The Impact of One
At any given time in the United States, there are more than a half million children in the foster care system. In my state alone, the figure hovers near 14,000. In a nearby suburban county, the disheartening ratio is almost 200 children in foster care, for only two dozen foster homes. There are more people within any five-minute span in line for coffee at a Starbucks than there are foster parents for vulnerable children in this same county.
Do the math. The numbers aren’t good.
“They have to go someplace,” Kathy Harrison wrote in her book, Another Place at the Table, “the children you read about in the paper, the injured ones with burns and broken arms, the little ones found alone in cold apartments, the frightened ones on the scene when their parents are arrested on drug charges, the glassy-eyed teenagers sleeping on park benches.”
So our response was to sign up to become foster parents. First came a weekend packed full of training. That weekend, I looked around the table in the training room, and the numbers still weren’t good. There were six couples, all from different towns and different seasons of life. We sat next to an older couple whose kids had gone off to college. Across the table were newlyweds. Standing at the front of the room was our trainer, a family consultant with the foster care agency, clicking through the introduction to our three-day training.
The trainer’s phone vibrated. He glanced at the number, then paused the PowerPoint presentation.
“I have to take this,” he said.
He huddled in the corner of the room and carried on a conversation in a low voice.
“That was a case worker from a nearby county,” he told us. “She was asking if we could receive placement of a set of siblings.”
He looked around the room at the six couples. None of us were ready. We needed to finish the training and a home study in order to be certified. We had to buy bunk beds and convert home offices into guest rooms and safety lock drawers and cabinets for small children. We had to get physicals and run background checks.
“Unfortunately, I had to say no—we don’t have enough families.”
I balled up my fists, wishing there was a steering wheel to pound.
It was overwhelming, hearing those words. A handful of us were training to enter a crisis that would from the start make heavy demands on our lives.
It reminded me of the scene in The Chronicles of Narnia, when Peter leads the Narnians out to battle the White Witch and her army. An eagle scouts ahead and returns with grim news.
“They come, your highness, in numbers and weapons far greater than our own.”
The centaur warrior shrugs off the news. “Numbers do not win a battle.”
“No,” Peter says, “But I bet they help.”
I was reading a book recently that contained the letters of a missionary, Frank Laubach, the only American missionary whose face is remembered on a postage stamp. He created an amazingly successful literacy program entitled, Each One, Teach One. Through this program, 60 million people would learn to read and write in their native language.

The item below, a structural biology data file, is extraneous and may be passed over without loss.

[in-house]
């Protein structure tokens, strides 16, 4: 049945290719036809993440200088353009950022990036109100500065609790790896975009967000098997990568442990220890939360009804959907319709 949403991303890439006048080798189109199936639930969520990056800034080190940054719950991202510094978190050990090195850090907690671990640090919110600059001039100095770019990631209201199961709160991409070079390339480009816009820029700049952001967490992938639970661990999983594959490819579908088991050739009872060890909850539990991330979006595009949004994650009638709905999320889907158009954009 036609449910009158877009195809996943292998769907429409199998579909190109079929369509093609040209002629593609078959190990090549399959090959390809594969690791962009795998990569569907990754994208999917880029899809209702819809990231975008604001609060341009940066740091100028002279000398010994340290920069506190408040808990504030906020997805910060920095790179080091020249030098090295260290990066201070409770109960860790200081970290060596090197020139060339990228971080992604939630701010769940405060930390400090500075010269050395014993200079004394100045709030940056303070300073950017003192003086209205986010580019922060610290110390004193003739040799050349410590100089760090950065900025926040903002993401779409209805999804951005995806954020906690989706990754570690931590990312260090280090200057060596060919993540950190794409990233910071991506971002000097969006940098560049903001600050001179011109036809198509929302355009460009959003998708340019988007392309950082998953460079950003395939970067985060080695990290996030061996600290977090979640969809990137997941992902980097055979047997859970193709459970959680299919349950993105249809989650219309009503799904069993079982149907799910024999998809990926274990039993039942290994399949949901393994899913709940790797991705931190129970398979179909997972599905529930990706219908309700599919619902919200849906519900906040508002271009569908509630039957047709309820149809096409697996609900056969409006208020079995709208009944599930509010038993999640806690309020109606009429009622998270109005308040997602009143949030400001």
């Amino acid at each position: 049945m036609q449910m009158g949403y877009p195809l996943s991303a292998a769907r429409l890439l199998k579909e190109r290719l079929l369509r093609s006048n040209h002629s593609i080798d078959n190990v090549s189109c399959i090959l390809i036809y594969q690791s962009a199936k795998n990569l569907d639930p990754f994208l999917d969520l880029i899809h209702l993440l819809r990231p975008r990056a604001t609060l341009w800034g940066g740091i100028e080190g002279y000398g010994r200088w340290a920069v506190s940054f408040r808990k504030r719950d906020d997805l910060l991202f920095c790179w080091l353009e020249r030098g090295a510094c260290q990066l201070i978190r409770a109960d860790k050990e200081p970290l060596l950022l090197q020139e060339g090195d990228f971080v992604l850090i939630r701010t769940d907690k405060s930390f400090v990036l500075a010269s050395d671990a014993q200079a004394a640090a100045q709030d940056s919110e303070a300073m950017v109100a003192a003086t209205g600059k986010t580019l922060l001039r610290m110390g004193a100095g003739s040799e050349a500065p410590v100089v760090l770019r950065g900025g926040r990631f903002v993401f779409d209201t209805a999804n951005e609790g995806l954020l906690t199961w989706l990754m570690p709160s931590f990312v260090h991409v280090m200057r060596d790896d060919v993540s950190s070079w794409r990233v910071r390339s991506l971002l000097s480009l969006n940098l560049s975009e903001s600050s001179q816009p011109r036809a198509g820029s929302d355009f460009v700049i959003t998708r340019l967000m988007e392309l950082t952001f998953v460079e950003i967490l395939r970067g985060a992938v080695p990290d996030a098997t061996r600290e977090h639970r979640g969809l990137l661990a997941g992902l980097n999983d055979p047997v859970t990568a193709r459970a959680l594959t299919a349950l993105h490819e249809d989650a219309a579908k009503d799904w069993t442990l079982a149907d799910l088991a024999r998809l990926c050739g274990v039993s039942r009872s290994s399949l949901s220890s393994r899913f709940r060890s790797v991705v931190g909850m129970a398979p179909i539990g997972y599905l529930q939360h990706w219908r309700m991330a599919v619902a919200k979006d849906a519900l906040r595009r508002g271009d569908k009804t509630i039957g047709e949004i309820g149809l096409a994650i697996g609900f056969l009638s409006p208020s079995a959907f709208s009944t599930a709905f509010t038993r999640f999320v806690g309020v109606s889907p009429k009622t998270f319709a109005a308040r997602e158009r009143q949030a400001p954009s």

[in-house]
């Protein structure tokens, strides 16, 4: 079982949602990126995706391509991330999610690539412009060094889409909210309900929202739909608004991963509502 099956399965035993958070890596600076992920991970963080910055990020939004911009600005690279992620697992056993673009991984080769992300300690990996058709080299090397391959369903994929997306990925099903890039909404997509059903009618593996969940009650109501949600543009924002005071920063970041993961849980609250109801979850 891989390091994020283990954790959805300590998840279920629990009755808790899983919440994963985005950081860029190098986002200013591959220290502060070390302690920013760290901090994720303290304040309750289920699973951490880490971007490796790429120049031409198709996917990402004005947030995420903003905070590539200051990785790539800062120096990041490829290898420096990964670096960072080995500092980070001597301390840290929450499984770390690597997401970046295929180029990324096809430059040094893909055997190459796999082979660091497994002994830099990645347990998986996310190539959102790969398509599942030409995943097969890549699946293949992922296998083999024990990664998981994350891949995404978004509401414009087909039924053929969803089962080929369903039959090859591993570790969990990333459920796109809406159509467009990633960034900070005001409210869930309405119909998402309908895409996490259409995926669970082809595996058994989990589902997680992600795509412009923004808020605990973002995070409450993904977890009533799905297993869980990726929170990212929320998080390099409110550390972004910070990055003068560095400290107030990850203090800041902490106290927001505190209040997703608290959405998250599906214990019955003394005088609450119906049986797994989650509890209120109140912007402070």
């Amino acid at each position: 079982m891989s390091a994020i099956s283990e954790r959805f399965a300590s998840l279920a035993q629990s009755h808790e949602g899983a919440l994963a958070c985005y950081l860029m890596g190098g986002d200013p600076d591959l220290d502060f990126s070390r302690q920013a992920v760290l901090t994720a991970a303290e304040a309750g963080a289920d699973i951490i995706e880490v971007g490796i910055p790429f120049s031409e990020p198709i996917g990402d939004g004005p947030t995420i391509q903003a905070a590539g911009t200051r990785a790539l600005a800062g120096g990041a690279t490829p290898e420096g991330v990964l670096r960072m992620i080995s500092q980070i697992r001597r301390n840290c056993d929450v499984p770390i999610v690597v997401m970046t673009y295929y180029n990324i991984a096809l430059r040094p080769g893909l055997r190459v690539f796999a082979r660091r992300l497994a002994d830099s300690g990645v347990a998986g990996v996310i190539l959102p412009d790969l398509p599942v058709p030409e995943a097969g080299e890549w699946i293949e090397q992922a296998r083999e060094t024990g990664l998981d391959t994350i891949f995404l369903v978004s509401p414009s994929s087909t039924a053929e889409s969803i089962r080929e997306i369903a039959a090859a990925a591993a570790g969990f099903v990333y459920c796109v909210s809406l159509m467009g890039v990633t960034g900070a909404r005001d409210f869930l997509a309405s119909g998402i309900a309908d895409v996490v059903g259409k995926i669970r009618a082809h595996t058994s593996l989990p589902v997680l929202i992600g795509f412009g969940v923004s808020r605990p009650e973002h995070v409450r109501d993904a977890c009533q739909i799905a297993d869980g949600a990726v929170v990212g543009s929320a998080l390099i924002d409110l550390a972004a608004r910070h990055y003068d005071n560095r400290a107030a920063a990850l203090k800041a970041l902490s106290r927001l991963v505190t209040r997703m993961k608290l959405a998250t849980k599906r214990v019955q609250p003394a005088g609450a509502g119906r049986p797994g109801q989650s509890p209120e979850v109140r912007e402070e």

In these letters, before he achieves success, he struggles. He is sitting atop an island hill, lonely and dejected, having trouble connecting with the local population and his mission, which at this point he considers a failure. He’s not moving the needle. He’s not making a dent in illiteracy.
I think in that moment he comes to realize his limitations. He sees a wide chasm between his capabilities and God’s designs. He can’t accomplish a fraction of it on his own. But I don’t think it leads him into despair. I think the realization opens him up to more possibilities.
So before Laubach leads a change in many, he focuses on an inner change, a pursuit of God in every waking moment, a resolve “to be as wide open toward people and their need as I am toward God.”
Jesus looks at numbers and doesn’t flinch. A crowd of five thousand men and countless women and children stand before him and the disciples, and through His power there is enough food to eat from a few fishes and loaves. Yet He doesn’t bask in the moment.
After the feeding of the five thousand, Jesus withdraws to the other side of the lake. The crowd follows. He tells them some hard stuff. Jesus begins to reveal the kingdom in more concrete terms, and His followers start doing the math of what it means. The crowd dwindles.
“You do not want to leave too, do you?” Jesus asked the Twelve.
Simon Peter answered him, “Lord, to whom shall we go? You have the words of eternal life. We believe and know that You are the Holy One of God.”
Jesus transformed the world. Yes, thousands were fed and countless healed and those who had ears to hear heard Him at the temple preaching the Good News, but I don’t see Jesus taking comfort in numbers. Nor was He intimidated by numbers. His kingdom was proclaimed by a few. Most were unqualified, misfits or worse – their odds beyond unfavorable. But they were willing to face all of that, and still lend their voice to a redemptive song and sing it for a fallen world to hear.
Today, knee deep in unfavorable odds, as those gone before us, we do well to recognize that each move forward began with a “yes.” It always starts with saying “yes” – to one.
Graham Garrison is a magazine editor, and the author of Hero’s Tribute and Legacy Road. He and his wife Katie have three children, and were foster parents for 16 months before adopting. They currently are Foster Care Advocates at their church, Mount Pisgah United Methodist, in Johns Creek, Georgia.